“Don’t be troubled. You trust God, now trust in me. 2 There are many rooms in my Father’s home, and I am going to prepare a place for you. If this were not so, I would tell you plainly. 3When everything is ready, I will come and get you, so that you will always be with me where I am. 4And you know where I am going and how to get there.” (John 14:1-4)
But Thomas breaks in……’NO! we don’t know Lord. We have no idea where you’re going so how can we know the way?”
Thomas had questions. He was looking for answers. He needed to understand.
I can relate to Thomas. Perhaps you can too. It’s not easy to live with uncertainty.
Being unsure about any situation can cause fear, anxiety, worry……we can lose sleep, be unsure of what to do next…….. It can be a scary place to be. It can leave you feeling out of control, hopeless, helpless. We’ve probably all been there, we may even be there today. Although we each differ in just how much ambiguity we can live with, our human nature likes to have some sense of order; we like some things to be predictable.
For Thomas, many things had changed. It wasn’t just that he had lost Jesus, although that was enough in itself, but now all his friends were making some pretty radical claims…..had they lost their minds?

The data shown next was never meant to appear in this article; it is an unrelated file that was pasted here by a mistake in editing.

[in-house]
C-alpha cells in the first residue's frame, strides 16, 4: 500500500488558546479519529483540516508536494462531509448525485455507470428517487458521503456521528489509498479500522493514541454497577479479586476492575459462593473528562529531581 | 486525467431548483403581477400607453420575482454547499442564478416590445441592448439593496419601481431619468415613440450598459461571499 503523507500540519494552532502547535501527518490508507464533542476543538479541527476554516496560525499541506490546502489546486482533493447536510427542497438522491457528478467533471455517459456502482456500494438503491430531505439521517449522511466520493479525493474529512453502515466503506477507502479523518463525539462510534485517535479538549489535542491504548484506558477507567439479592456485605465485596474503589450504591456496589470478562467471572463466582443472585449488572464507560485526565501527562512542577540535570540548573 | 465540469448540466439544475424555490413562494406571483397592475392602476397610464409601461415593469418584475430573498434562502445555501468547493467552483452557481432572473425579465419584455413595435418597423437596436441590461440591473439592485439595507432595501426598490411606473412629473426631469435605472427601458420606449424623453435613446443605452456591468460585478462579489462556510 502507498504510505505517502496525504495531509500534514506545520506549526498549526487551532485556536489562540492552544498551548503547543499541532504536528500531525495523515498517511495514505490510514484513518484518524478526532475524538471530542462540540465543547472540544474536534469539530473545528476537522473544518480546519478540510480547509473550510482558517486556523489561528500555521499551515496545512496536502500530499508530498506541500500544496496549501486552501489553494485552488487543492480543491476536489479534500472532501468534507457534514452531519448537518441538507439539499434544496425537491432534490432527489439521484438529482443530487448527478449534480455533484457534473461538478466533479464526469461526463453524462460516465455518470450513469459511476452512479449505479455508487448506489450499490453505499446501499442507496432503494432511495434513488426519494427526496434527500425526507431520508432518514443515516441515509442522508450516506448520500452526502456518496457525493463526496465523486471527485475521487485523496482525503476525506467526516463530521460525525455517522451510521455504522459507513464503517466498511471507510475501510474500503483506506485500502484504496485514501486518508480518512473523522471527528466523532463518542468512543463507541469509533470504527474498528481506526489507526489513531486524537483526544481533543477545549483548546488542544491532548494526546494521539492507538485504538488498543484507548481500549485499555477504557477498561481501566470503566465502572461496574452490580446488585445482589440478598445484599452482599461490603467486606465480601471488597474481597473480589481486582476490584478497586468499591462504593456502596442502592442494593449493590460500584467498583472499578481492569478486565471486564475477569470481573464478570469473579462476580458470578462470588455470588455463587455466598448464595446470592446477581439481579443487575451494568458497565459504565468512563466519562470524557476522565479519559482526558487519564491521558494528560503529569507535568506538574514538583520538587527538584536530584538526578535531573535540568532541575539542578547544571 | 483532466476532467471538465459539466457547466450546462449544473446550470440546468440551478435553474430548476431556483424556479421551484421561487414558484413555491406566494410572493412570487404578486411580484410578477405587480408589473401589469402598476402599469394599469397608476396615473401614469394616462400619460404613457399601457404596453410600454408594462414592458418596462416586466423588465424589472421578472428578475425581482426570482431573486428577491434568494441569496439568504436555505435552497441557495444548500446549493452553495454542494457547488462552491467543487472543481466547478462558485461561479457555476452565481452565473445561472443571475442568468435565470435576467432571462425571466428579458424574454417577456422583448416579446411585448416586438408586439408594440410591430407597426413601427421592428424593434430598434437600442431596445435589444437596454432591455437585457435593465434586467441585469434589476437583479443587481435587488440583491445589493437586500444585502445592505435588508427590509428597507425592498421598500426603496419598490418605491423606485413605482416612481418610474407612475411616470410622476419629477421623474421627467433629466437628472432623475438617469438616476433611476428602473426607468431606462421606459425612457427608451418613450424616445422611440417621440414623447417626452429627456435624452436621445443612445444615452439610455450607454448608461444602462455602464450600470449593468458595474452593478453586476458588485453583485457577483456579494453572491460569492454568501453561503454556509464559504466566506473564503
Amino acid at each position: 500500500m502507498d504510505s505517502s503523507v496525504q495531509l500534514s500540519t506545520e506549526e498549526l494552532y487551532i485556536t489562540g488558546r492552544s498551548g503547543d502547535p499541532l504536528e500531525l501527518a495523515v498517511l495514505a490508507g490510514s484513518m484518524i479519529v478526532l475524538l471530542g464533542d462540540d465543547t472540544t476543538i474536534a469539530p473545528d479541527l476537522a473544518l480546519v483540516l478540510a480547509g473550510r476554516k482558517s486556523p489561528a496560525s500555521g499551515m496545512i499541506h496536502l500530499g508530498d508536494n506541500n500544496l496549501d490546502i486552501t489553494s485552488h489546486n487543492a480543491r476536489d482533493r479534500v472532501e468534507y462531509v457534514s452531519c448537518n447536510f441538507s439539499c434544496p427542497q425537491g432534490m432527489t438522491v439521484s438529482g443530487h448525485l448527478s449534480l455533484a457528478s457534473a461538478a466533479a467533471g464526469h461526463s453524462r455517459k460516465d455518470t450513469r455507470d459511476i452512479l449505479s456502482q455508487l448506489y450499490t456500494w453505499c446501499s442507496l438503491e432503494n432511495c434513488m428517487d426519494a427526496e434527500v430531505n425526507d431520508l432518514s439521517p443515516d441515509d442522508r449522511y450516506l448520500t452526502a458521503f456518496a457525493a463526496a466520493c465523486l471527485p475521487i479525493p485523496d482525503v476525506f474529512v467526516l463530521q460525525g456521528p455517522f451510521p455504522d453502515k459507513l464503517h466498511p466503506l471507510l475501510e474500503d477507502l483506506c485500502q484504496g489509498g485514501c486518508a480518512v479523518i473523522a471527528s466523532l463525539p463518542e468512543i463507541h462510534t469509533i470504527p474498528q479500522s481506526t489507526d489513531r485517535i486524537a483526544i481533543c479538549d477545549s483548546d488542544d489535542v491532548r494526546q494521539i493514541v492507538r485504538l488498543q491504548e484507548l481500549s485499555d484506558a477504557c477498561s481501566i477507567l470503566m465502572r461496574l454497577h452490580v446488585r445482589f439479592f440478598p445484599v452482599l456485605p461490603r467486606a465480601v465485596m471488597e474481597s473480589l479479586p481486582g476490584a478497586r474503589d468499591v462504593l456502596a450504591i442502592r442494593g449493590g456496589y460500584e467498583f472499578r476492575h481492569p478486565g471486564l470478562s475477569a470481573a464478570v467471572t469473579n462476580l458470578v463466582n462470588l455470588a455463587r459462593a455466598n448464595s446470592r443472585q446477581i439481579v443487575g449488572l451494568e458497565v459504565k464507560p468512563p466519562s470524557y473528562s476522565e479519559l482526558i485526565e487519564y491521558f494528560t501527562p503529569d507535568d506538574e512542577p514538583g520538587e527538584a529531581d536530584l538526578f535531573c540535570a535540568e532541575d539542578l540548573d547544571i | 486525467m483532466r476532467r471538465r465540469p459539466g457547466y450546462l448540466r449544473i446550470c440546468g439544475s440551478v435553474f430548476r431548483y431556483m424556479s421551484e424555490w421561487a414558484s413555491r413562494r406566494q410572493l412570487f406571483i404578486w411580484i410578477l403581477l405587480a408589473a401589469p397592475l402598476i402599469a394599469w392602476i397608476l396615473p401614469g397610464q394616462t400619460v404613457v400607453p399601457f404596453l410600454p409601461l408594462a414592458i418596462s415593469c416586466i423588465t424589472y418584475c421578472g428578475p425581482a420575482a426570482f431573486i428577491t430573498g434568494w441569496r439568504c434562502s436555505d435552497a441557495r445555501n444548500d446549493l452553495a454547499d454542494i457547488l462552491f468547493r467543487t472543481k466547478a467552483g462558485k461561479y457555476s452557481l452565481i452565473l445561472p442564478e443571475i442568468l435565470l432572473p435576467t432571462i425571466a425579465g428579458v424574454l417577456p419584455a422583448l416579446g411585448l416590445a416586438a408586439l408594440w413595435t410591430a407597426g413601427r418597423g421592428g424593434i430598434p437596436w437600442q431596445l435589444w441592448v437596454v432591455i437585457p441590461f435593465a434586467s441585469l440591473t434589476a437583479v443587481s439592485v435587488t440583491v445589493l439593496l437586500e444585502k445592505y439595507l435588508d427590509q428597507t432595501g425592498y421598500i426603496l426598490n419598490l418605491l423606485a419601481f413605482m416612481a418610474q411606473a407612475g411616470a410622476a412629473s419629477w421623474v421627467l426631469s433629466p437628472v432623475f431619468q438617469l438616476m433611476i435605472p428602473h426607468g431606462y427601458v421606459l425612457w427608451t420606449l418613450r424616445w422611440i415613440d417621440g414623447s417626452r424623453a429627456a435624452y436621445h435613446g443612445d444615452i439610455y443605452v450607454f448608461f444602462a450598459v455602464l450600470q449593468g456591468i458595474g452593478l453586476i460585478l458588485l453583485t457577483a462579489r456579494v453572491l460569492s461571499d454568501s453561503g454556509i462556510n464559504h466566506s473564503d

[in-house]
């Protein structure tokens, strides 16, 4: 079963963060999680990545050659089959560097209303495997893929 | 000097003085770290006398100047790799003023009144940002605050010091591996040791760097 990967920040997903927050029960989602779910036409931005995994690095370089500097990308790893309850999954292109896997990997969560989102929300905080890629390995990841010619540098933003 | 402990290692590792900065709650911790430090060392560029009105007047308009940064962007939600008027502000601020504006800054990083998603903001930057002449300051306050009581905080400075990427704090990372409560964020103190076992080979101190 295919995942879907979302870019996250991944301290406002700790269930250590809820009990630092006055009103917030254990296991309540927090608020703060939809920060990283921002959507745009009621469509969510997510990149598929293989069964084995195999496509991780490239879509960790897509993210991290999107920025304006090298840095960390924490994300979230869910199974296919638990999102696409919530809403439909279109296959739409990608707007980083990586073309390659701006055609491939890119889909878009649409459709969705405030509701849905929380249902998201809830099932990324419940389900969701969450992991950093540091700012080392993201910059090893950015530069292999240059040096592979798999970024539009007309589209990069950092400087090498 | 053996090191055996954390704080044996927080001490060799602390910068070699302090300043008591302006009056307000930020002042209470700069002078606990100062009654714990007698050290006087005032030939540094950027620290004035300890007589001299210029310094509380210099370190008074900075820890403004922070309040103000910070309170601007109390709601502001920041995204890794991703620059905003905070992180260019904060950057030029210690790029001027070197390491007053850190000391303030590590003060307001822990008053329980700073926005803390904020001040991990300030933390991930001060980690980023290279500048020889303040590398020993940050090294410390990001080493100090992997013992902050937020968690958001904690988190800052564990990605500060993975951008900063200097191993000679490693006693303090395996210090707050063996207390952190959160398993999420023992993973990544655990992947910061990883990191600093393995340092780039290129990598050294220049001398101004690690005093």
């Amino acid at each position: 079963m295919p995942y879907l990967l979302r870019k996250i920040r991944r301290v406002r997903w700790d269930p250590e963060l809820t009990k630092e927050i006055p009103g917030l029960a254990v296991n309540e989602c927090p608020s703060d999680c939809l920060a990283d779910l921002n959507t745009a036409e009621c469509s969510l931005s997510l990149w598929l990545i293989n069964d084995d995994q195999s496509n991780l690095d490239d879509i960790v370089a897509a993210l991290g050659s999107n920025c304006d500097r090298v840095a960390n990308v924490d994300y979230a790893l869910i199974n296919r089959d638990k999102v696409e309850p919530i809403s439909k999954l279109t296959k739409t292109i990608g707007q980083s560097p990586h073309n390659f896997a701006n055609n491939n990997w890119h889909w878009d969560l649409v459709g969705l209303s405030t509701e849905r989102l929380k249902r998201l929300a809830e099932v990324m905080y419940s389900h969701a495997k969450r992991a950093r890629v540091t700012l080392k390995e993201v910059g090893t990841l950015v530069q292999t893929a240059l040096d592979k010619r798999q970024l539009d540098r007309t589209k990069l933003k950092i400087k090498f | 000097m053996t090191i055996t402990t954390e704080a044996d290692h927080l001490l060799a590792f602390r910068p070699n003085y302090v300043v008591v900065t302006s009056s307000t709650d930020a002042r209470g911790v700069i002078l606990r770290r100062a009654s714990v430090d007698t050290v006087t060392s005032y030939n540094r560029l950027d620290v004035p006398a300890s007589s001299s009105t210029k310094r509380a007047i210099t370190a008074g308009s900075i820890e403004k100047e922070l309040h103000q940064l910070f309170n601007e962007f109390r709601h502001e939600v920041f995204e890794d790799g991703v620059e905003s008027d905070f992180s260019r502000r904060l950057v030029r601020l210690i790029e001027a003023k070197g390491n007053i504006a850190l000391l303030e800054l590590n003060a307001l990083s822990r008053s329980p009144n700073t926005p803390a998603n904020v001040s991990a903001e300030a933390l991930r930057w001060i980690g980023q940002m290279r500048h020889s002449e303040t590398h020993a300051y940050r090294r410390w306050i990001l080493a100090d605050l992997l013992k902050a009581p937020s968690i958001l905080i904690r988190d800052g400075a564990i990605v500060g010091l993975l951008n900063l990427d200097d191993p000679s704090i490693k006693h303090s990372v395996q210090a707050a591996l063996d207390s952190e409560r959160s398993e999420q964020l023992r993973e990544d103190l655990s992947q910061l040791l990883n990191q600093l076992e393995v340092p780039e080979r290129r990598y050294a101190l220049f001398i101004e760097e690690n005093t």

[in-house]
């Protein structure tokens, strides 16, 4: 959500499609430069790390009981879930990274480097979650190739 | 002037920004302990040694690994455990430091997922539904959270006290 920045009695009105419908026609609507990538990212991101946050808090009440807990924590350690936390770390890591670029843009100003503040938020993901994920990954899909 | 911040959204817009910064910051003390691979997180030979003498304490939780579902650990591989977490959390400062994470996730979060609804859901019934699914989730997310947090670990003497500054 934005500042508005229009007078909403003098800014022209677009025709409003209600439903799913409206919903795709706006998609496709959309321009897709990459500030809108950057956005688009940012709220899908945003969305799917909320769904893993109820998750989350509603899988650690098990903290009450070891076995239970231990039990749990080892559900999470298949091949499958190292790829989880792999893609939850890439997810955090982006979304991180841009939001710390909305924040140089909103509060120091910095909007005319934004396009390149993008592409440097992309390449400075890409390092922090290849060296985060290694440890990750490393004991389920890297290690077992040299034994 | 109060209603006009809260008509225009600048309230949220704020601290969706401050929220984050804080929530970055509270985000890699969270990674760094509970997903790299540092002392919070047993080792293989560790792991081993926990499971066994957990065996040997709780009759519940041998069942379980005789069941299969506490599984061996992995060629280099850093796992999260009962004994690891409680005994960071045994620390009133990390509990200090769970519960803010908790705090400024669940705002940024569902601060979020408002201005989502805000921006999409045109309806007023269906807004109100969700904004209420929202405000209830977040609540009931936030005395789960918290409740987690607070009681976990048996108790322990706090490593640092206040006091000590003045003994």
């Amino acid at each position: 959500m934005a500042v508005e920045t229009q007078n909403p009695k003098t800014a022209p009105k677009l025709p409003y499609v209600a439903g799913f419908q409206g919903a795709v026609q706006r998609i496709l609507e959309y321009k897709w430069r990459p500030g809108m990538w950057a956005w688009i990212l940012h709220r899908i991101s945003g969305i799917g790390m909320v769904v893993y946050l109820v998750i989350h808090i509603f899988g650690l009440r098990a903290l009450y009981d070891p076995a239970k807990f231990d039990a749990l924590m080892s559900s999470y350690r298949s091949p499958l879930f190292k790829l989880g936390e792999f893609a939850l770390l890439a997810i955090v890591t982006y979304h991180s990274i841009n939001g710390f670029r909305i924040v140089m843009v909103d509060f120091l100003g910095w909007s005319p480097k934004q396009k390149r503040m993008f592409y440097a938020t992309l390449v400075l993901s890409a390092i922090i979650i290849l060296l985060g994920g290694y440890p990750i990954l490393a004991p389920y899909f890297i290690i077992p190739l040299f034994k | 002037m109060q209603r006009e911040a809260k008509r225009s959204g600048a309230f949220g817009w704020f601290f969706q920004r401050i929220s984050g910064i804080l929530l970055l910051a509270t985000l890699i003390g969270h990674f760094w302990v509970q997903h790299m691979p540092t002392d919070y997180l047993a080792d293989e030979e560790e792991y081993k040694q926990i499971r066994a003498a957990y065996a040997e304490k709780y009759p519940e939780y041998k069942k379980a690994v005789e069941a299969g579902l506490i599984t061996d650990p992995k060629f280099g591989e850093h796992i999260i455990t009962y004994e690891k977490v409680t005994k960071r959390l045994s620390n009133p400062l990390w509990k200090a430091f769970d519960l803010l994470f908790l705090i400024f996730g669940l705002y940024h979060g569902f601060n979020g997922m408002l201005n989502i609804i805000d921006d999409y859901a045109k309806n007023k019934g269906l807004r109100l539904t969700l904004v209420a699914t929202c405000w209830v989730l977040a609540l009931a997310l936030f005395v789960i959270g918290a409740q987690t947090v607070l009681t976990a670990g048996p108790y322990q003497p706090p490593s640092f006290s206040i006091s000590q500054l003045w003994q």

I think Thomas may have been a bit of a deep thinker. Maybe that’s why he wasn’t with the rest of the disciples when Jesus first appeared to them behind locked doors. Maybe he had taken himself off to a quiet space, a place without any distractions to just try and fathom everything out; to try and make some sort of sense of the shifting sand beneath his feet.
Did Thomas doubt? Yes he did but when we think about it, he is among some of God’s greatest men and women in the Bible.
Look in Genesis 17:17 you’ll see how Abraham laughed to himself at the thought of becoming a dad at his ripe old age – he doubted!
Read Genesis 18:12 Sarah also laughed at the thought of a worn out woman like her having a baby –she doubted it could happen!
Moses doubted that he could lead the people out of Israel (Exodus 3) and the whole of the people of Israel doubted that God would provide for their needs.
Gideon doubted God.
Zechariah doubted God!
It was nothing new that Thomas doubted; many great people of faith before him had and many great people of faith since him have doubted God.